Watching Vice President Cheney in Tbilisi today pledging US support for Georgia’s territorial integrity, it is impossible not to fear that the United States is, with total recklessness, repeating the same tragic mistake that it made with regard to Hungary in 1956. As Charles Gati pointed out in his recent book Failed Illusions: Moscow, Washington, Budapest, and the 1956 Hungarian Revolt, the Eisenhower administration gave strong encouragement to anti-Soviet revolutionaries prior to the Hungarian uprising, suggesting through radio broadcasting and other means that the United States would come to their support by military means should the Soviets use force against them. The Hungarians staged a hopeless revolt; many young freedom fighters were killed, and a brutal dictatorship was re-imposed on the country. It was a shameful episode in American foreign policy, one that has unfortunately been repeated on numerous other occasions (e.g., the Kurds, Iraqi Shia, and other groups unlucky enough to believe in facile US promises).
Cheney has a reputation for being hawkish and tough on the Russians, a mantle eagerly worn by John McCain with his declaration that “we are all Georgians.” But telling the Georgians we will get them into NATO at some future date and pledging a billion dollars to help reconstruct their country is a cheap cop-out. Everyone knows that Georgia has no chance of getting into NATO for the foreseeable future given the strong opposition of France, Germany, and Spain. Future membership is thus an easy promise to make.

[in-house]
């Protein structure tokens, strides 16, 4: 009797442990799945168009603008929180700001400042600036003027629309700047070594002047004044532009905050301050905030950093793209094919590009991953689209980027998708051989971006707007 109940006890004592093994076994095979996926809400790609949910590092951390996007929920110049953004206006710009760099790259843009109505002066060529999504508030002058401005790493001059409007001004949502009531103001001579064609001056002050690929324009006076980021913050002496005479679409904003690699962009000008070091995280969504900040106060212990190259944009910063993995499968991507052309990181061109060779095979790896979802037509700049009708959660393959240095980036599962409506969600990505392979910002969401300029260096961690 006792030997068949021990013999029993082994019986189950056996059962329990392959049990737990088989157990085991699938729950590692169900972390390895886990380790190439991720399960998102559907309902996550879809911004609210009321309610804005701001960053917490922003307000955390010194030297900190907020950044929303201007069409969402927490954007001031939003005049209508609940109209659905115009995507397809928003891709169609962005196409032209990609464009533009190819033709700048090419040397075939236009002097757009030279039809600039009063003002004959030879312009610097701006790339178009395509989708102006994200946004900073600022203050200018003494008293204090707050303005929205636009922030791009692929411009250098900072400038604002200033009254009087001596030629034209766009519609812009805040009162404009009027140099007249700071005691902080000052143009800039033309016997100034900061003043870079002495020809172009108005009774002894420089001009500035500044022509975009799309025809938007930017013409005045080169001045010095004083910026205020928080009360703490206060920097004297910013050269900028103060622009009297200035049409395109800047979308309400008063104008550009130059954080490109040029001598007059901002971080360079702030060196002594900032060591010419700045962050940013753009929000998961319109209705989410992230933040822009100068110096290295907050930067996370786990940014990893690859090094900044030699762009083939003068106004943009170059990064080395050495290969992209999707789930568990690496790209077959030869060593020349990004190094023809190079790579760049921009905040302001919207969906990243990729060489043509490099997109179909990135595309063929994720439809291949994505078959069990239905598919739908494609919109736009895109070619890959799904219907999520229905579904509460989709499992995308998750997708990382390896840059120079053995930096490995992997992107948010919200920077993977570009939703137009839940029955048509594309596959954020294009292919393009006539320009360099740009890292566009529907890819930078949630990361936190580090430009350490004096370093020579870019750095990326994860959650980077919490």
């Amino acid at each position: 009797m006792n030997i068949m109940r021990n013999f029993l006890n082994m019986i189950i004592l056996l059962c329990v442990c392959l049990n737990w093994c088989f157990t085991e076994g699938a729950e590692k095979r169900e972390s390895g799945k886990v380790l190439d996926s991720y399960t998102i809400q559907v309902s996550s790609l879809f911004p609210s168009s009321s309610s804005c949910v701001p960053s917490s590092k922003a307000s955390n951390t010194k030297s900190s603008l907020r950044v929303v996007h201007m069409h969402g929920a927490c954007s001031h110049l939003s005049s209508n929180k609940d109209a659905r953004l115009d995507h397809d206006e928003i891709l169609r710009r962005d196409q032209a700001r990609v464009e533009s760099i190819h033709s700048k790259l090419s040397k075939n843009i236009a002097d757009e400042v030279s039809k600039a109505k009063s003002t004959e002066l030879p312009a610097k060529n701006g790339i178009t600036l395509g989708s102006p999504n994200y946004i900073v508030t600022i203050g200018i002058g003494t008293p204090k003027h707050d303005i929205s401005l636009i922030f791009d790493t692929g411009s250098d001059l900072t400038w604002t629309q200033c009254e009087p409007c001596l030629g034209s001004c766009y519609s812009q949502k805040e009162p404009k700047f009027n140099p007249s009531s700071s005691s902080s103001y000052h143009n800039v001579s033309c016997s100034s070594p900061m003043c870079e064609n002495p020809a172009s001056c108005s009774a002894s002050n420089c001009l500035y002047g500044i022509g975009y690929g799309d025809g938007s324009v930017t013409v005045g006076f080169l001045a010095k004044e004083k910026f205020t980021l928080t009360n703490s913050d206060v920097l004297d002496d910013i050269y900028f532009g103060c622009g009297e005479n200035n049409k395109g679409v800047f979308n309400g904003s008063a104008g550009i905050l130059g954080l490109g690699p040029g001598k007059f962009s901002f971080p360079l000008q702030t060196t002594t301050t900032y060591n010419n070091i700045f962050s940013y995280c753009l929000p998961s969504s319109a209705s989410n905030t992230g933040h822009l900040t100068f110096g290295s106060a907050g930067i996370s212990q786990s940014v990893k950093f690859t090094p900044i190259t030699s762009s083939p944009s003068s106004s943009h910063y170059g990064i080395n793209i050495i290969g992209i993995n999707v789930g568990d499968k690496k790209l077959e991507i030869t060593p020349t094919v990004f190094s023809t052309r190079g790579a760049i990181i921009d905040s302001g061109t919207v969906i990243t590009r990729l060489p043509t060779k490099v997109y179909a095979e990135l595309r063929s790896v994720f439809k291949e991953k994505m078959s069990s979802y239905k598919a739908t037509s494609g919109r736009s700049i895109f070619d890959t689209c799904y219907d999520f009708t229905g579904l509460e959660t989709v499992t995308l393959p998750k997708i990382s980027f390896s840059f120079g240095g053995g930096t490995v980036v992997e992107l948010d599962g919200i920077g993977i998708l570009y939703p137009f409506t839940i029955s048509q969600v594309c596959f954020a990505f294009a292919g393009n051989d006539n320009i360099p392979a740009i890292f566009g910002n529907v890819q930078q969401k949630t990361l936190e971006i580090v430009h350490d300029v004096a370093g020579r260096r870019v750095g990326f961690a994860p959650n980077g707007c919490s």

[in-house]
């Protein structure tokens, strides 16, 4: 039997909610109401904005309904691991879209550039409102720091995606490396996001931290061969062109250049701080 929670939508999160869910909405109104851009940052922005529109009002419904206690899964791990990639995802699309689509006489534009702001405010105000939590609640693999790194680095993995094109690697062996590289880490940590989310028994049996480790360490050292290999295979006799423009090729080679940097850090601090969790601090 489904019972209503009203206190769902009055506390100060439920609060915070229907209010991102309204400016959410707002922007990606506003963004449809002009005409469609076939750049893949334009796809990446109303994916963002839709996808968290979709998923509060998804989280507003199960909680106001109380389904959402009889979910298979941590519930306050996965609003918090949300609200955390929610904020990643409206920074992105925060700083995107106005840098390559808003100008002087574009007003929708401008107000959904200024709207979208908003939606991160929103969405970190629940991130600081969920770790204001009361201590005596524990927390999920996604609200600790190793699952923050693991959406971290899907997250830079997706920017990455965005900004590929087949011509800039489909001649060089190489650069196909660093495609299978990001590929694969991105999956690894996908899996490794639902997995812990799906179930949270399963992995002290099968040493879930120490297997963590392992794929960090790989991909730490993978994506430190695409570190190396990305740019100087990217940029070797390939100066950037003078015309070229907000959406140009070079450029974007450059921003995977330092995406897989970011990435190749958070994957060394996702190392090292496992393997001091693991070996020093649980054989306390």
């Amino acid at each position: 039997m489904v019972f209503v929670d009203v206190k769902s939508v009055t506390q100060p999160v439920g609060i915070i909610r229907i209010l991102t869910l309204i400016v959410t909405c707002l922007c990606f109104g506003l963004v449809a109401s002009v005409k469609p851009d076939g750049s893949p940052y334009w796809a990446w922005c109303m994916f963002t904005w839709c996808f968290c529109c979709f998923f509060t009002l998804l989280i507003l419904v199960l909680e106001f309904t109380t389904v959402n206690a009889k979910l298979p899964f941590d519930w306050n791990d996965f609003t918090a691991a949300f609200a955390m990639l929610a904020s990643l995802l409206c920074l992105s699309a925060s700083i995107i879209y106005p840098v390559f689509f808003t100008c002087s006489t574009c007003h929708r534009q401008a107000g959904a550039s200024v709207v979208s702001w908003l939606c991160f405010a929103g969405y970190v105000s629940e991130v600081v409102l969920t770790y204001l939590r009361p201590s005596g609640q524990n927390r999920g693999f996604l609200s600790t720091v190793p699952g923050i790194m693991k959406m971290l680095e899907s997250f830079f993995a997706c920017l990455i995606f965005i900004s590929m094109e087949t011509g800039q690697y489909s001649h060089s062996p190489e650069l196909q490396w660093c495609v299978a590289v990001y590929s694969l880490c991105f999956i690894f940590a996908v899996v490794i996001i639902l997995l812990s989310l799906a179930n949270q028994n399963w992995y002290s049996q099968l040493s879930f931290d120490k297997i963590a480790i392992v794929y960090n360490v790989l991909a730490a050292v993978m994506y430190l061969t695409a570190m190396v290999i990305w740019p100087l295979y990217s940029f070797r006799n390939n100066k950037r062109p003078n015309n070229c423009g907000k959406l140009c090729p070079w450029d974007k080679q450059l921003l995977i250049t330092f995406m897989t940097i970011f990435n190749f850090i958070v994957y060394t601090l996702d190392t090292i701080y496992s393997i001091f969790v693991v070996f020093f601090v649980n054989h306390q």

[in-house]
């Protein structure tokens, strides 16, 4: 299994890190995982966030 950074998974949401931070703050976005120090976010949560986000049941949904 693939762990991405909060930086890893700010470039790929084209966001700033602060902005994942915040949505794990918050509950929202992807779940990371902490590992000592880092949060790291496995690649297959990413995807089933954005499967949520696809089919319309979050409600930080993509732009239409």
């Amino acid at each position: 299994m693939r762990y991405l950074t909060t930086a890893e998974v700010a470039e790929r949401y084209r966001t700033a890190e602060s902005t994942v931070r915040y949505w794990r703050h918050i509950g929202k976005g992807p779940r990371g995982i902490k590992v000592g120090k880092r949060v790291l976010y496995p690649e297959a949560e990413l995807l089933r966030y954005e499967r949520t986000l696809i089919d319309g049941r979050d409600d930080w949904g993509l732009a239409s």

If Cheney and McCain were really serious about protecting Georgia’s territorial integrity, why wait for NATO? We protect plenty of countries like Korea and Japan through bilateral arrangements, and could decide to deploy a battalion or two of American ground forces, or some squadrons of F-16s, to Georgia tomorrow.
The Bush administration has not moved forthrightly to do this, and indeed has denied that it is contemplating such a move, because everyone knows that we cannot militarily protect a small, landlocked country on Russia’s borders many thousands of miles away from the United States. Quite apart from the political repercussions direct intervention would have with Moscow, we face insuperable operational constraints. During the Cold War we stationed a whole brigade in West Berlin, knowing full well that it would be overwhelmed in a war. We used that brigade as a tripwire that would trigger nuclear escalation, and in any event had much larger conventional forces deployed not far away along the inter-German border. In Georgia, no such supporting structures exist.
Indeed, we wouldn’t even get to first base if we tried to do such a thing. The moment it was announced that US or other foreign forces were to be deployed to Georgia, the Russians would simply occupy the whole of the country to forestall our move. Or at least, that’s what I would do if I were a leader with a tenth of Putin’s ruthlessness. (Indeed, I would expect nothing less of an American president if the Russians were to deploy forces to a country bordering the United States.)